The glorious revolution 1688/89 initiated a political change in England. It ended the reign of absolutism and, introducing the Bill of RightsThe Bill of Rights (1689) lays down limits on the powers of the crown and sets out the rights of Parliament and rules for freedom of speech in Parliament formed the basis for the establishment of a parliamentary regime. Thereafter the king could only reign depending on parliament.
Reign of the Stuarts
At the beginning of the 17th century the StuartThe House of Stewart first became monarchs of the Kingdom of Scotland during the late 14th century, and subsequently held the position of the Kings of England, Ireland, and Great Britain family reigned in England. JamesJames was King of Scotland as James VI from 24 July 1567 and King of England and Ireland as James I from the union of the Scottish and English crowns on 24 March 1603 until his death the first was unpopular within society as he wanted to strenghten the power of the monarch an only rarely convened parliament. As the monarch only had scarce financial resources to dispose of he was dependant on parliament. The members of parliament however aimed to limit the king’s power and restricted his rights with the Petition of Righthe Petition of Right is a major English constitutional document that sets out specific liberties of the subject that the king is prohibited from infringing. It was passed in 1628. Charles the first took over the thrown in 1625 and dissolved parliament. He thus reigened 11 years by himself and followed a confrontational course concerning puritans and other protestant groups and eventually the protestants joind the political opposition. These circumstances led to the english civial war in 1642.
English civil war
As CharlesCharles I was monarch of the three kingdoms of England, Scotland, and Ireland from 27 March 1625 until his execution in 1649 the first provoced a conflict with Scotland and had to deploy troops for resistance he convened the so called short parliamentThe Short Parliament was a Parliament of England that sat from 13 April to 5 May 1640 during the reign of King Charles I of England. It lasted only three weeks in 1640. The parliament tried to use this chance to limit the king’s power and to exclude bishops from the House of LordsThe House of Lords is the upper house of the Parliament of the United Kingdom. The majority even aimed to overtake government. The long parliamentThe Long Parliament of England was established on 3 November 1640. It sat until 1648 banded together with Scotland and formed its own army, formed of the radical wing of protestantism. This led to the outbreak of the civil war in 1642. After the king’s troops were vanquished a political and religious conflict broke out. While a part of parliament did not want to abolish monarchy completely and prefered calvinism, the rest did not want to be reigned by a king anymore and tended to puritanism. Under the conduct over Oliver CromwellOliver Cromwell was an English military and political leader and later Lord Protector of the Commonwealth of England the revolutionary army managed to beat parliament and eliminated calvinisticCalvinism is a major branch of Protestantism that follows the theological tradition and forms of Christian practice of John Calvin delegates from parliament. Charles the first was sentenced to death in 1649 and a republic declared.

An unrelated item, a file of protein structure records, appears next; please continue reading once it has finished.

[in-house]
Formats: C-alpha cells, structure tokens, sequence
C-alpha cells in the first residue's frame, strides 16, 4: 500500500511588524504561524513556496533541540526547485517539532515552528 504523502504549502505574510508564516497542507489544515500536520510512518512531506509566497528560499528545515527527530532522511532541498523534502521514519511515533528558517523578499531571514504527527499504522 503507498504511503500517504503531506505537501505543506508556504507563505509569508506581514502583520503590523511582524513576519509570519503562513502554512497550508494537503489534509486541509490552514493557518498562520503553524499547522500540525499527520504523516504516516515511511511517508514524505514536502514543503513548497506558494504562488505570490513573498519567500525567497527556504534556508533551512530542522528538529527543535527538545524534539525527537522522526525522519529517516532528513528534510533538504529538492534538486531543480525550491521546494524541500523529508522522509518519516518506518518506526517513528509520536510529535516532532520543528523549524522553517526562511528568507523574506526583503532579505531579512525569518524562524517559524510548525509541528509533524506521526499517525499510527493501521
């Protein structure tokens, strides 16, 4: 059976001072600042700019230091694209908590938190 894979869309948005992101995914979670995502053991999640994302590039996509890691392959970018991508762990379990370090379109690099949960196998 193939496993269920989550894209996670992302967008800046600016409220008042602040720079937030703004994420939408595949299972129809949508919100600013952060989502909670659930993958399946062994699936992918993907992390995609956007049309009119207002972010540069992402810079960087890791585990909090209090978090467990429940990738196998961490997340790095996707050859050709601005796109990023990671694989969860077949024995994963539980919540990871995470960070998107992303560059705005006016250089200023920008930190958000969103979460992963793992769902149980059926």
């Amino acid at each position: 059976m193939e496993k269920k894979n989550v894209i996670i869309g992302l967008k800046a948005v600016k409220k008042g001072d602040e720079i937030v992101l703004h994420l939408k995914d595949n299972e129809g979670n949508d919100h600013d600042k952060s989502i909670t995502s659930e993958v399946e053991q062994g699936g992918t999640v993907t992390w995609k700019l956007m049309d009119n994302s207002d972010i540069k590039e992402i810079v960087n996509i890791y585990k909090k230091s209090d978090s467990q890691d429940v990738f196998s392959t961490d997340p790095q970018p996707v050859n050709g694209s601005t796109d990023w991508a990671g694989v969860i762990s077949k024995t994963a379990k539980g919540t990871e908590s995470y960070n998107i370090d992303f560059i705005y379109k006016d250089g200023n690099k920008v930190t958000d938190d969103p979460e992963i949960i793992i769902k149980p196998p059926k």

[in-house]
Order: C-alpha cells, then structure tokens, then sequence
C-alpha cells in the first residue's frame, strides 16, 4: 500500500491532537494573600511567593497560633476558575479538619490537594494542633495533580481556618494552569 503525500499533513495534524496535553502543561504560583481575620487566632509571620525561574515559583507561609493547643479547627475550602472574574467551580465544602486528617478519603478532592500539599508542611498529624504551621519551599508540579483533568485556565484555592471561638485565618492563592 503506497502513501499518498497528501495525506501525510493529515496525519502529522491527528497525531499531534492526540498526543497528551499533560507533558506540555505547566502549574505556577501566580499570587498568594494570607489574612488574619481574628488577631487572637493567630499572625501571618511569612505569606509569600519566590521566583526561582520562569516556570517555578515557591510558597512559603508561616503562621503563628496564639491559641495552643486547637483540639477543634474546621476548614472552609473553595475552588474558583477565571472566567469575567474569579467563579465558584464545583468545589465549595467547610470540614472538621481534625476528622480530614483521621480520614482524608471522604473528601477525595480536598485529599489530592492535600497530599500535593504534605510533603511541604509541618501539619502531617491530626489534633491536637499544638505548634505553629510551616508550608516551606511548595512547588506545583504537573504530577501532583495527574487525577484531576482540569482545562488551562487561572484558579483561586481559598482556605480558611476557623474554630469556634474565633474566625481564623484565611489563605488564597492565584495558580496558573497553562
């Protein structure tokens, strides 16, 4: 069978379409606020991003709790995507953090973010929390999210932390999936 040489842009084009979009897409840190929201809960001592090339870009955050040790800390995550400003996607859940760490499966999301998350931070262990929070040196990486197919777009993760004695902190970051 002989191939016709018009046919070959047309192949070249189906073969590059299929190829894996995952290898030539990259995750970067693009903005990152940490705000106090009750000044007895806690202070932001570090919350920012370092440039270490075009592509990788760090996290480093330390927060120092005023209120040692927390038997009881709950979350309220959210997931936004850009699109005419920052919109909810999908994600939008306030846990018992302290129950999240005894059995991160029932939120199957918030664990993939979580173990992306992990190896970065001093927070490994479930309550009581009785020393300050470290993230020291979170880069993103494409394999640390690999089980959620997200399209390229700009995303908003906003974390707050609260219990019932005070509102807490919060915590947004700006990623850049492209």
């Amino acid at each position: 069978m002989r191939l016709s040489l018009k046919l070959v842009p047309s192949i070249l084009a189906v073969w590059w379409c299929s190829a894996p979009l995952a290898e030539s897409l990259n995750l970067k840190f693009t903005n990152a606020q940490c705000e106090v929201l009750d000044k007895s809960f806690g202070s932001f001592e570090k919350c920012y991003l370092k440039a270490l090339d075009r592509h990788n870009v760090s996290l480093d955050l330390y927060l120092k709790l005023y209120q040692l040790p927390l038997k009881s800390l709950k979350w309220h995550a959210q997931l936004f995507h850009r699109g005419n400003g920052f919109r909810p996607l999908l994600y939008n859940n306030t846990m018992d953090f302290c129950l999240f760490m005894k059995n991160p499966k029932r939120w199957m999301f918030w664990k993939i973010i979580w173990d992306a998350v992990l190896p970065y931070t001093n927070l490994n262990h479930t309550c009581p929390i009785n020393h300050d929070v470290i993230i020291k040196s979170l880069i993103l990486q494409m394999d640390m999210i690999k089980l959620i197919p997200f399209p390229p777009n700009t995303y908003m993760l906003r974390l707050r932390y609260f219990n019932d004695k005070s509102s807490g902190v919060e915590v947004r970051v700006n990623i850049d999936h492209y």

Republic and return to monarchy
Shortly after overtaking power Lord protector Cromwell managed to pose Ireland and Scotland under english reign and made them dependant of England. He conducted a successfull foreign policy and established England as a leading marine and trade power. He was however incapable of stabilising the interior situation and establishing a constitutional basis. When he died in 1658 the return to monarchy was intended by various sides. The english army was thus rid of radical elements in 1660 and a functioning parliament was elected. Charles the second was crowned king. In the meantime a political conflict between the WhigThe Whigs were a faction and then a political party in the parliaments of England, Scotland, Great Britain and the United Kingdom between the 1680s and 1850s. They preferred constitutional monarchism and opposition to absolute rule and the Tories established itself. After it had beome public that Charles‘ successor, Jakob the second had convertet to catholicism the Whigs aimed to prohibit his candidateship for the throne as they feared a recatholisation in England. The Tories however saw the order of the state endangered and opposed the Whigs.
As the Tories held the majority in parliament and thus helped Jakob the second to the throne in 1685 the conflict with the Whigs threatened to escalate. Jakob the second was prone to absolutism and wanted to provied mobility for catholicism in England. As his son was born in 1688 and the prospect of a protestant heir to the throne was prohibited the Whigs increased their protests. They wanted to prohibit a recatholisation. As the Tories could no longer impede the protests they summoned Jakob‘s oldest daughter and her husband Wilhelm the thirdWilliam III was a sovereign Prince of Orange and reigned as William III over England and Ireland from the Netherlands to take over reign in England. While he overtook the crown Jakob fled to France. Even though monarchy endured the basis for a parliamentary democracy were created. The revolution thus had historical meaning as the political power of parliament could be strengthened. The Bill of Rights forced the king to respect civil rights and freedoms. These ideas later changed over to western europe and gradually led to the end of absolutism.